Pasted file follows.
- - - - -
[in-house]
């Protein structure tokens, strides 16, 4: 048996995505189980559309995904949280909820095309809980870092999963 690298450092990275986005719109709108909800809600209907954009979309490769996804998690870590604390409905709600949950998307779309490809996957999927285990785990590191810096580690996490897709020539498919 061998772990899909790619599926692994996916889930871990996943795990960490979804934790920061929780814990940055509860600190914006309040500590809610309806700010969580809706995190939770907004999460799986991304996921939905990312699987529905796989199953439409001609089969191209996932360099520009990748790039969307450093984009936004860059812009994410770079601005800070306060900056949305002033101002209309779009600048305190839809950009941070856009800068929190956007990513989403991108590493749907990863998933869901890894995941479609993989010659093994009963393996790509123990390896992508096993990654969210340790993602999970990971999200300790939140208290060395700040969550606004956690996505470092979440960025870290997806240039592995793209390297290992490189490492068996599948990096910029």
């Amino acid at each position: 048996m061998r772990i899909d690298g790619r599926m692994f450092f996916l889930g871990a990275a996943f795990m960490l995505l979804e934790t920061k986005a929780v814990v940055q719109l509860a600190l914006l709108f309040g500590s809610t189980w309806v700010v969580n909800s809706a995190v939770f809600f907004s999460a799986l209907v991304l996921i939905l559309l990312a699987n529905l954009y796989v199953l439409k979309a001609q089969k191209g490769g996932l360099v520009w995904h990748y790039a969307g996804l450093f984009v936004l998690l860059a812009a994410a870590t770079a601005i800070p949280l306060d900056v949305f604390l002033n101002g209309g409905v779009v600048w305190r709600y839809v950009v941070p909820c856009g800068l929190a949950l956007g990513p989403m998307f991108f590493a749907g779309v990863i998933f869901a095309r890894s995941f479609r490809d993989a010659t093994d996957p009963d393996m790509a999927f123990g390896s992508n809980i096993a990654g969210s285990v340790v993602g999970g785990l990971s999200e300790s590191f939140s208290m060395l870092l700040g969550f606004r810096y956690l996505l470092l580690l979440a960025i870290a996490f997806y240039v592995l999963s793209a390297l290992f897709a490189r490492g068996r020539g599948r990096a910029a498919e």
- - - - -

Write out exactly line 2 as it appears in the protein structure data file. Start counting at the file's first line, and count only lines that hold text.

């Protein structure tokens, strides 16, 4: 048996995505189980559309995904949280909820095309809980870092999963 690298450092990275986005719109709108909800809600209907954009979309490769996804998690870590604390409905709600949950998307779309490809996957999927285990785990590191810096580690996490897709020539498919 061998772990899909790619599926692994996916889930871990996943795990960490979804934790920061929780814990940055509860600190914006309040500590809610309806700010969580809706995190939770907004999460799986991304996921939905990312699987529905796989199953439409001609089969191209996932360099520009990748790039969307450093984009936004860059812009994410770079601005800070306060900056949305002033101002209309779009600048305190839809950009941070856009800068929190956007990513989403991108590493749907990863998933869901890894995941479609993989010659093994009963393996790509123990390896992508096993990654969210340790993602999970990971999200300790939140208290060395700040969550606004956690996505470092979440960025870290997806240039592995793209390297290992490189490492068996599948990096910029």